(See their photos below)
Rocky L Serendipity is the dam. This is her second litter, the first being with this same sire which only produced a single pup who I kept. "Ivy" is a lovely girl who I bred here and tried to show as a pup and then as an adolescent. She just didn't seem to like the show ring (it happens sometimes), so I kept her to breed since her pedigree is stellar and she is just beautiful. Both her sire and dam are exceptional show dogs who loved to show, so it's a mystery why she decided it wasn't for her. She is by "GCH CH Nebriowas Saddleshoes," out of "GCH CH Rocky L Pennies From Heaven," both of whom have produced breed Champions.
Since her first litter only gave me one live pup I was able to breed her back to the same male ("Chris," see below) and this time we hoped to get a larger litter. "Pete," who is the singleton from their first litter is now four months old and just a doll. I hope to get another litter of pups just like him, because he is wonderful. He had his first "Beginner" puppy show in Nov 2017 and won two pretty impressive classes, so I know this cross is a winner.
"Ivy" is a very sweet, playful girl and gets along well with other dogs and people.
CH Tri-Umph 'taint No Saint ROM, aka "Chris," is the sire of this litter, a tri-colored dog (sired by the great Ch Tallyrand Archangel Michael ROMX), who is now retired from the show ring, living in TX and entertains lady friends now and then. So far he has sired many AKC Champions. With luck maybe one or two from this litter will finish as well. He is a really gorgeous boy and we are really happy to report all his offspring are as sweet, beautiful and talented as he is!
Ivy's health test results are EYES/vWD all Normal, and OFA Hips Good. "Chris''" are DM/CERF/vWD all Normal, and OFA Hips Good. Both sire and dam have both been tested for DM (Degenerative Myelopathy). "Chris" is "Clear/Normal," while "Ivy" is a "Carrier." All that means is all their puppies will only be "Carriers" or "Clear." There is 99% NO chance their offspring will ever manifest symptoms of DM. (Click to read more about this)
What does this mean to you? Our dogs are tested, shown and bred to "build a better Corgi" for show and performance competition. From a litter, maybe one or two will reach the show ring. The rest are placed as PETS. The decision is very subjective and it is often a very slight difference that sends one pup home as a pet and another to a show home; it may be something as simple as color; a "mismarked" white tip on an ear or eyes a shade too light, that determines whether a pup misses the show ring and is placed as a pet. The pet owners are the big winners in the long run. Bottom line, ALL the pups are healthy and strong, with less likelihood of any genetic disorders or health problems later in life. Of course, there is no guarantee that some obscure thing may manifest itself, but the chances are less likely. A well-bred Corgi is usually a long-lived Corgi.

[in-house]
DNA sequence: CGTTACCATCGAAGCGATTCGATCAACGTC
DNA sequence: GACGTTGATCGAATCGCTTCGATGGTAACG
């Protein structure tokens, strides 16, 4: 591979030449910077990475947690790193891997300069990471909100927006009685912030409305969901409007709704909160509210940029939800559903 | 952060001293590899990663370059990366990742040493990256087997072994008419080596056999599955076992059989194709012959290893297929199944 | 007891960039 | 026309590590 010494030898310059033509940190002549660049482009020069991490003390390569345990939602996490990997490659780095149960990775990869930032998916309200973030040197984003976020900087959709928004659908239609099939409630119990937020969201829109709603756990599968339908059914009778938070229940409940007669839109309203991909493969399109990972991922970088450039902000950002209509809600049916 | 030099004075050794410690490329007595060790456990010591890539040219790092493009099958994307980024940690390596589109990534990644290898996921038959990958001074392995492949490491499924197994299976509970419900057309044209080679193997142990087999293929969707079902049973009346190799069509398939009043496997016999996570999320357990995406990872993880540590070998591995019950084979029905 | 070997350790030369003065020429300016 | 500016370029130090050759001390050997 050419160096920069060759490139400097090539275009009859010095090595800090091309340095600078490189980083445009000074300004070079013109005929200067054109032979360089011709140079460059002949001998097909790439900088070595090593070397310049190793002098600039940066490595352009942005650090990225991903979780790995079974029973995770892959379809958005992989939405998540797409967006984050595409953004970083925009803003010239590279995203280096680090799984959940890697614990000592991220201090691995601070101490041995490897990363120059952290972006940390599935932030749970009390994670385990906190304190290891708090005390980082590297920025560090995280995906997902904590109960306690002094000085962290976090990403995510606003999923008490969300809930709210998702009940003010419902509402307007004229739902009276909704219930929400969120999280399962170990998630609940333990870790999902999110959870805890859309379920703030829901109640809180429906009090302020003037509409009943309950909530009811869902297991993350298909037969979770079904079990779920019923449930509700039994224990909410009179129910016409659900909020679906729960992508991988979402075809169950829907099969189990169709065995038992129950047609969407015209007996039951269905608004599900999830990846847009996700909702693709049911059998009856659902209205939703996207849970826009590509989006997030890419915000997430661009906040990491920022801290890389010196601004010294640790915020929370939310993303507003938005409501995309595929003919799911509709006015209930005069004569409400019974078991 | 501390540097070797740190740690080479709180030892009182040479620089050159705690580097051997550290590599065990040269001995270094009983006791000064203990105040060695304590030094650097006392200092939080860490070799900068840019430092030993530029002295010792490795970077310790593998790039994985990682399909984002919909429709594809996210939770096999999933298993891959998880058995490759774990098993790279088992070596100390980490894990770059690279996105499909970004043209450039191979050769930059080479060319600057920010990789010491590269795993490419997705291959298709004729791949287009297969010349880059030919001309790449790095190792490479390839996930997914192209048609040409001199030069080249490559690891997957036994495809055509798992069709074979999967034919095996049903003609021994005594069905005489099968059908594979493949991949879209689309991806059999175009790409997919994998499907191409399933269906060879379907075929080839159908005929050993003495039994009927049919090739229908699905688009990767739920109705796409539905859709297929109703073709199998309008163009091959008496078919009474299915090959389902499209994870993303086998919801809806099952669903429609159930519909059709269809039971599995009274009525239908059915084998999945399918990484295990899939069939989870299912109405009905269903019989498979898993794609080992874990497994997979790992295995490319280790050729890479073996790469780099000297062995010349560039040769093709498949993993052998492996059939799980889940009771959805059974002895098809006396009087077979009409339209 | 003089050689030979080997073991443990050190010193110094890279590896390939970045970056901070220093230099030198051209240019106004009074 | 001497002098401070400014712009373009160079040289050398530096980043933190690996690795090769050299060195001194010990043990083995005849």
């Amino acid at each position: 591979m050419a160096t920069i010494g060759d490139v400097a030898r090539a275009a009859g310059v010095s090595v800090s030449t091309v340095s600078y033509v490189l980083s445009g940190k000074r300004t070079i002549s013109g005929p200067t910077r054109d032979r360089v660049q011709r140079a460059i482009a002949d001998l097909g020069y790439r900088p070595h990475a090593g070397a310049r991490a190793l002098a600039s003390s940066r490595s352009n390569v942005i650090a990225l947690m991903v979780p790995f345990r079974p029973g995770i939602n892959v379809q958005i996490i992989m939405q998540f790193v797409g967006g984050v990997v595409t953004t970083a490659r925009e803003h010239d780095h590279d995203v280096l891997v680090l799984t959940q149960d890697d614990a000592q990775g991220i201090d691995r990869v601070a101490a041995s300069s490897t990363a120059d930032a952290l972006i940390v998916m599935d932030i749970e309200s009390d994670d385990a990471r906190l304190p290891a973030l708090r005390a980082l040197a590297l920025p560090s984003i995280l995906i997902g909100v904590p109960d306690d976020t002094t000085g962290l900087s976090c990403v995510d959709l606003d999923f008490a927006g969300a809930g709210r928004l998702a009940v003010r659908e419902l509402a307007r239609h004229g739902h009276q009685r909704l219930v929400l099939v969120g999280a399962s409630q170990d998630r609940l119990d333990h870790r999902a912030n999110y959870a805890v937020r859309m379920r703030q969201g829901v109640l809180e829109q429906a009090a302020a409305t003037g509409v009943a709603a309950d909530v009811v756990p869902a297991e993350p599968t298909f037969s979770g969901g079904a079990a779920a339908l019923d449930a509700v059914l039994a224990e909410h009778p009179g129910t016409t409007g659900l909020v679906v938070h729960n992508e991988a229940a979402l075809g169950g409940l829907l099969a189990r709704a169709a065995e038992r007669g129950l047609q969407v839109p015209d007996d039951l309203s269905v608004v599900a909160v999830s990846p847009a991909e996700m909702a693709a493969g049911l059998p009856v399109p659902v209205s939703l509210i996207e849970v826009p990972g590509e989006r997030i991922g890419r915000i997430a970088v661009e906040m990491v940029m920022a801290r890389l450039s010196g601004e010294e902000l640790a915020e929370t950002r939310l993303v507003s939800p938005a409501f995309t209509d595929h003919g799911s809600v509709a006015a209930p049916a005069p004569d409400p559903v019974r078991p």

The litter is evaluated at about seven to nine weeks, when show potential determination is made. Pets may go to their new homes at 10-12 weeks old and are sold on a MANDATORY Spay/Neuter contract with a Limited AKC registration: once the pup is spayed or neutered the new owner sends me the certificate and then I send the AKC registration application to them. Neutered pets are easier to live with since they do not "mark" territory as much, are less likely to become aggressive, nor are they as obsessed with the opposite gender. In fact most neutered pets get along better with opposite sex buddies. (I'm only speaking DOG here, honest!)
Pet pups have NO restrictions - they may be shown in ANY event except conformation dog shows. There are MANY performance events which cater to purebred dogs, regardless if they have been spayed or neutered. Obedience, Rally, Agility (our personal favorite), Tracking, Herding, Flyball etc. Corgis are ACES in ALL these events. It's fun too! Check out performance events on the American Kennel Club web site.
Of course, they are wonderful companion dogs, regardless if you EVER want to participate in competition events! :-)
Our Corgis are bred for companionship, conformation and performance - the all-around Corgi!
What you need to know about Corgis: